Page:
Guide aims to help improve security of mobile devices

17 Aug 2015 10:06 AM | Denny Brennan (Administrator)

Beth Walsh, Clinical Innovation + Technology, August 16, 2015

The National Cybersecurity Center of Excellence (NCCoE) has released a draft for public comment of the first guide in a new series of publications that will show businesses and other organizations how to improve their cybersecurity using standards-based, commercially available or open-source tools. 

The step-by-step guide  demonstrates how healthcare providers can make mobile devices, such as smartphones and tablets, more secure, in order to better protect patient information and still take advantage of advances in communications technology.

The guide was developed because the use of mobile devices to store, access and transmit EHRs is outpacing the privacy and security protections on those devices, according to a release.

Securing Electronic Records on Mobile Devices  provides IT implementers and security engineers with a detailed architecture so that they can copy, or recreate with different but similar technologies, the security characteristics of the guide. It also maps to standards and best practices from the National Institute of Standards and Technology (NIST) and others, and to HIPAA rules. The guide takes into account the need for different types of implementation for different circumstances such as when cybersecurity is handled in-house or is outsourced.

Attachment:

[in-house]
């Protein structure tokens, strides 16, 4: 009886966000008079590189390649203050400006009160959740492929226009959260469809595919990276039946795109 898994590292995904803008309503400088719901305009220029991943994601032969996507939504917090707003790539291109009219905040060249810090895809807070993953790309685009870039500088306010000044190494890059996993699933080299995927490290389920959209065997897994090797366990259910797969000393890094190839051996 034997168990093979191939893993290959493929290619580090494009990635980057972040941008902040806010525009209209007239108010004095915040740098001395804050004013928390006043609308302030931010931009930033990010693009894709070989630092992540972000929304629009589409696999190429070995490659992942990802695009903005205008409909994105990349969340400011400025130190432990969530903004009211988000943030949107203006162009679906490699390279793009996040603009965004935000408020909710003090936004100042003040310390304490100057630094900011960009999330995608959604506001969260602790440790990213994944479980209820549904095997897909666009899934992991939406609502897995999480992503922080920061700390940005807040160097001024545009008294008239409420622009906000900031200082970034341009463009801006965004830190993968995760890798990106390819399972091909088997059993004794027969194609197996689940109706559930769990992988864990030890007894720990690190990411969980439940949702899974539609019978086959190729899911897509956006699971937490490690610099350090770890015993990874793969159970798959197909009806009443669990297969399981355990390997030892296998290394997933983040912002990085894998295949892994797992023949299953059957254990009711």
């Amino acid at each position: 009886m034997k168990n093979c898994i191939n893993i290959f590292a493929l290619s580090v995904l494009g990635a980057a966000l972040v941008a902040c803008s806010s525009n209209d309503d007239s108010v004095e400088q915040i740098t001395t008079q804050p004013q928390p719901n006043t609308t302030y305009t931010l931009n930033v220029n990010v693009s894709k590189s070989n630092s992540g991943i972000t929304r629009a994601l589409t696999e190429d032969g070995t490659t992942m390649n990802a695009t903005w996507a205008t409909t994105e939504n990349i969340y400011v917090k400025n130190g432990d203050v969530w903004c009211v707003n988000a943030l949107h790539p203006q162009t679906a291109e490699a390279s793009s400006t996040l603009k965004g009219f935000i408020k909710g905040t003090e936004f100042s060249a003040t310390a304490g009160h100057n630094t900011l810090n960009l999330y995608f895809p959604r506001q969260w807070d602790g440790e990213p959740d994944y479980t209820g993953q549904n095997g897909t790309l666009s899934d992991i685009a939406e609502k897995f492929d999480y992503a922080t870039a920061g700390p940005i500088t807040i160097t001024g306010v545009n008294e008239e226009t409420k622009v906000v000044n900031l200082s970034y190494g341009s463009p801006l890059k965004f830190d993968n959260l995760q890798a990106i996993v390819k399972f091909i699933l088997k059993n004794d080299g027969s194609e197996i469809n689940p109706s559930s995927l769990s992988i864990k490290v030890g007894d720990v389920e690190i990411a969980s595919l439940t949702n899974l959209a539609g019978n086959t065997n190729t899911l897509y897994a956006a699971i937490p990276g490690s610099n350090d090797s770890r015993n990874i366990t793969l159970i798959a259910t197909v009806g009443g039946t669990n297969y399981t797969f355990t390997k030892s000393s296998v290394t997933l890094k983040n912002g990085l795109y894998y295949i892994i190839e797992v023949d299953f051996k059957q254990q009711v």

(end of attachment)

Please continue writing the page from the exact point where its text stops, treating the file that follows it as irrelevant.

The draft guide was developed by industry and academic cybersecurity experts, with the input of healthcare providers who first identified the challenge. The center then invited technology providers with relevant commercial products to partner with NIST through cooperative research and development agreements and collected public feedback at multiple steps along the way.

The team at the NCCoE built a virtual environment that simulates interaction among mobile devices and an electronic health record system supported by the IT infrastructure of a medical organization. They developed a scenario in which a hypothetical primary care physician uses her mobile device to perform recurring activities such as sending a referral containing clinical information to another physician or sending an electronic prescription to a pharmacy. Then, using commercially available technologies, they built a solution to improve privacy and security protections.

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